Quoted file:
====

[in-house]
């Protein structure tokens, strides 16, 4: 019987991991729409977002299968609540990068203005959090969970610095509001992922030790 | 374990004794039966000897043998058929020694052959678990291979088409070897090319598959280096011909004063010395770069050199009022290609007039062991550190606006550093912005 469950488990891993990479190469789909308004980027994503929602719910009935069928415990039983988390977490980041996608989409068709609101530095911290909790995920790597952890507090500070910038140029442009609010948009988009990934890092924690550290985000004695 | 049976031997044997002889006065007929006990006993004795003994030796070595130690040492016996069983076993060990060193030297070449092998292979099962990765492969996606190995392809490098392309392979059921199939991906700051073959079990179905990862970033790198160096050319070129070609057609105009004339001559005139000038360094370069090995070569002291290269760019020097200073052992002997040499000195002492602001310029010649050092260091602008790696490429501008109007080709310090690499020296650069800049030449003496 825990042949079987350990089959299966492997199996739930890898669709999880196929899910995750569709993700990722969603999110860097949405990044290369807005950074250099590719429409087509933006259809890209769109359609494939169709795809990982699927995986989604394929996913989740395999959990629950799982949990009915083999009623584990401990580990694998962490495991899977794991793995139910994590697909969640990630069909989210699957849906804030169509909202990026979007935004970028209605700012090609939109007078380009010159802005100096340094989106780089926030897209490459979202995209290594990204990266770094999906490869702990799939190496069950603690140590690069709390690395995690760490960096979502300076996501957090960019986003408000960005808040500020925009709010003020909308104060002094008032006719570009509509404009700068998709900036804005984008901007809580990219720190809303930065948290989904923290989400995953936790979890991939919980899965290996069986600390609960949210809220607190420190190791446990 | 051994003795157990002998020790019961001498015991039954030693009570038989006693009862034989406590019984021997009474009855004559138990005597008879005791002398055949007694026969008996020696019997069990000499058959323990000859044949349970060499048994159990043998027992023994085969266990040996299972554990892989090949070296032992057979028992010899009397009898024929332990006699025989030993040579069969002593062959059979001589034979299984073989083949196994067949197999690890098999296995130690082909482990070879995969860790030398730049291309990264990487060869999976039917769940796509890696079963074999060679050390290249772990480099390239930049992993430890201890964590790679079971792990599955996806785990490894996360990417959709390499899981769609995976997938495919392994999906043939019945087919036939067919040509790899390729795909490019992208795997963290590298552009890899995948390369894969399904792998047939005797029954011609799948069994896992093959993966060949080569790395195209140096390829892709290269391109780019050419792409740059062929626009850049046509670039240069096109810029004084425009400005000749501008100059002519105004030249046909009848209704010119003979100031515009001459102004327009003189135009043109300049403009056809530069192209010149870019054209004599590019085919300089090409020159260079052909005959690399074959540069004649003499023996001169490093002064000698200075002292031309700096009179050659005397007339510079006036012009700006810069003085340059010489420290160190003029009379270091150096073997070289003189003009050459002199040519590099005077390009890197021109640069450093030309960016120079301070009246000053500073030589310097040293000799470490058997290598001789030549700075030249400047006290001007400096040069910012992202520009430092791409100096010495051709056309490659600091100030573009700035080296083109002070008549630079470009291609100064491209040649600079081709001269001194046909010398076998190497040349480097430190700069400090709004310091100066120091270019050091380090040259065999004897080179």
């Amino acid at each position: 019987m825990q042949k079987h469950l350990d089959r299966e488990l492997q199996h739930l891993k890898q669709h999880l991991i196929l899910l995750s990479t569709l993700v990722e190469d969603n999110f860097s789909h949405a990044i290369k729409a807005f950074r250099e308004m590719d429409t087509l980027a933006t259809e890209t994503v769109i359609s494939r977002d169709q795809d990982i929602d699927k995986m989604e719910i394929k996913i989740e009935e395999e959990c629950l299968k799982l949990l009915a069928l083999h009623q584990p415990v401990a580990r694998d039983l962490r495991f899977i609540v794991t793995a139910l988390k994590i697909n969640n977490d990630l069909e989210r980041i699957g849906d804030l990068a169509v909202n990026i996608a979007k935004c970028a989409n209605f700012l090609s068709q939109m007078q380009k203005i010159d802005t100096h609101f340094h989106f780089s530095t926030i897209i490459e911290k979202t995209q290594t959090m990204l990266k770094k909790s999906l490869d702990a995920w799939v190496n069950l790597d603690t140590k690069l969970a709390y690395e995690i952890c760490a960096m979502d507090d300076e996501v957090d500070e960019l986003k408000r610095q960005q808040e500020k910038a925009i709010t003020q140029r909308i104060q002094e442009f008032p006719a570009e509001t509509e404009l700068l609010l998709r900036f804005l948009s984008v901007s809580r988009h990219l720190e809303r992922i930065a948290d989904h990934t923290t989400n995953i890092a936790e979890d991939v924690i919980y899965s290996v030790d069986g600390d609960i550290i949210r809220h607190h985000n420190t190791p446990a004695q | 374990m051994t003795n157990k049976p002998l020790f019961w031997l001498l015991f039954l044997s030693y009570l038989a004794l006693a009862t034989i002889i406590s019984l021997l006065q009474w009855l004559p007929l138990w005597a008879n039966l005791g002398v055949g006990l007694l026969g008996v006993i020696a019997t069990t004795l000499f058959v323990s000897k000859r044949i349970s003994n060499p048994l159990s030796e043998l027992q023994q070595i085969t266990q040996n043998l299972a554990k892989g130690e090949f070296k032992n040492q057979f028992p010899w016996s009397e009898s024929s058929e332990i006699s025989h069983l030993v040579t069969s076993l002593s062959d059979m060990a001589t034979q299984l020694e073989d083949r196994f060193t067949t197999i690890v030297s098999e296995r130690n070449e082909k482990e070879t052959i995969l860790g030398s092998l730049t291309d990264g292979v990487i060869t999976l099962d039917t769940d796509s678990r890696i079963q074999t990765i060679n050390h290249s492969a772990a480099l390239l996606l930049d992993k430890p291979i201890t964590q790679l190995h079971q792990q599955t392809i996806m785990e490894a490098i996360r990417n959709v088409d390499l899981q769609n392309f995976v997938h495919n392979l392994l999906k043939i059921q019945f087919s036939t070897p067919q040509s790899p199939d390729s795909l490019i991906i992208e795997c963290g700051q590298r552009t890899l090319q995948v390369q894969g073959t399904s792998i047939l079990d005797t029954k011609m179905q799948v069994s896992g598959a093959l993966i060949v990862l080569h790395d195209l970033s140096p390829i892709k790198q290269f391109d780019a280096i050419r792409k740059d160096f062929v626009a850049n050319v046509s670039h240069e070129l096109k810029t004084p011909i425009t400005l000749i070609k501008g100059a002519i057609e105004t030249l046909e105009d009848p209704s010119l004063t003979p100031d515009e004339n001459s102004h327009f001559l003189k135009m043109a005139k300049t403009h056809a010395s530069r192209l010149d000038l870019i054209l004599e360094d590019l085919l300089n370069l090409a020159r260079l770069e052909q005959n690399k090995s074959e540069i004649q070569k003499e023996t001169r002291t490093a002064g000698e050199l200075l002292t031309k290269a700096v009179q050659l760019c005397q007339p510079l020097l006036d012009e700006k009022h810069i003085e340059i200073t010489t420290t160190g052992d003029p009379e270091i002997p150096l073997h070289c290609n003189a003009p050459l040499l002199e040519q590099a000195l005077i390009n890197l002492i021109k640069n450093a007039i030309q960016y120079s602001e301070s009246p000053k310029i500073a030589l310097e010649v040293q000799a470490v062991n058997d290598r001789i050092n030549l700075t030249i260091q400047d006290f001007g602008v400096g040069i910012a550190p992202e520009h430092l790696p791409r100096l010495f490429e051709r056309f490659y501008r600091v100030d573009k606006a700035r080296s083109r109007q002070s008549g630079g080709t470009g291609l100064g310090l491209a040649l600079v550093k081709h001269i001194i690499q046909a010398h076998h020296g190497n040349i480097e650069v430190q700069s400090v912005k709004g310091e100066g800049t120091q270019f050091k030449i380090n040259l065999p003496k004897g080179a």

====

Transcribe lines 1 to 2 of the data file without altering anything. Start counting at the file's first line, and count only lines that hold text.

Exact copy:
[in-house]
């Protein structure tokens, strides 16, 4: 019987991991729409977002299968609540990068203005959090969970610095509001992922030790 | 374990004794039966000897043998058929020694052959678990291979088409070897090319598959280096011909004063010395770069050199009022290609007039062991550190606006550093912005 469950488990891993990479190469789909308004980027994503929602719910009935069928415990039983988390977490980041996608989409068709609101530095911290909790995920790597952890507090500070910038140029442009609010948009988009990934890092924690550290985000004695 | 049976031997044997002889006065007929006990006993004795003994030796070595130690040492016996069983076993060990060193030297070449092998292979099962990765492969996606190995392809490098392309392979059921199939991906700051073959079990179905990862970033790198160096050319070129070609057609105009004339001559005139000038360094370069090995070569002291290269760019020097200073052992002997040499000195002492602001310029010649050092260091602008790696490429501008109007080709310090690499020296650069800049030449003496 825990042949079987350990089959299966492997199996739930890898669709999880196929899910995750569709993700990722969603999110860097949405990044290369807005950074250099590719429409087509933006259809890209769109359609494939169709795809990982699927995986989604394929996913989740395999959990629950799982949990009915083999009623584990401990580990694998962490495991899977794991793995139910994590697909969640990630069909989210699957849906804030169509909202990026979007935004970028209605700012090609939109007078380009010159802005100096340094989106780089926030897209490459979202995209290594990204990266770094999906490869702990799939190496069950603690140590690069709390690395995690760490960096979502300076996501957090960019986003408000960005808040500020925009709010003020909308104060002094008032006719570009509509404009700068998709900036804005984008901007809580990219720190809303930065948290989904923290989400995953936790979890991939919980899965290996069986600390609960949210809220607190420190190791446990 | 051994003795157990002998020790019961001498015991039954030693009570038989006693009862034989406590019984021997009474009855004559138990005597008879005791002398055949007694026969008996020696019997069990000499058959323990000859044949349970060499048994159990043998027992023994085969266990040996299972554990892989090949070296032992057979028992010899009397009898024929332990006699025989030993040579069969002593062959059979001589034979299984073989083949196994067949197999690890098999296995130690082909482990070879995969860790030398730049291309990264990487060869999976039917769940796509890696079963074999060679050390290249772990480099390239930049992993430890201890964590790679079971792990599955996806785990490894996360990417959709390499899981769609995976997938495919392994999906043939019945087919036939067919040509790899390729795909490019992208795997963290590298552009890899995948390369894969399904792998047939005797029954011609799948069994896992093959993966060949080569790395195209140096390829892709290269391109780019050419792409740059062929626009850049046509670039240069096109810029004084425009400005000749501008100059002519105004030249046909009848209704010119003979100031515009001459102004327009003189135009043109300049403009056809530069192209010149870019054209004599590019085919300089090409020159260079052909005959690399074959540069004649003499023996001169490093002064000698200075002292031309700096009179050659005397007339510079006036012009700006810069003085340059010489420290160190003029009379270091150096073997070289003189003009050459002199040519590099005077390009890197021109640069450093030309960016120079301070009246000053500073030589310097040293000799470490058997290598001789030549700075030249400047006290001007400096040069910012992202520009430092791409100096010495051709056309490659600091100030573009700035080296083109002070008549630079470009291609100064491209040649600079081709001269001194046909010398076998190497040349480097430190700069400090709004310091100066120091270019050091380090040259065999004897080179």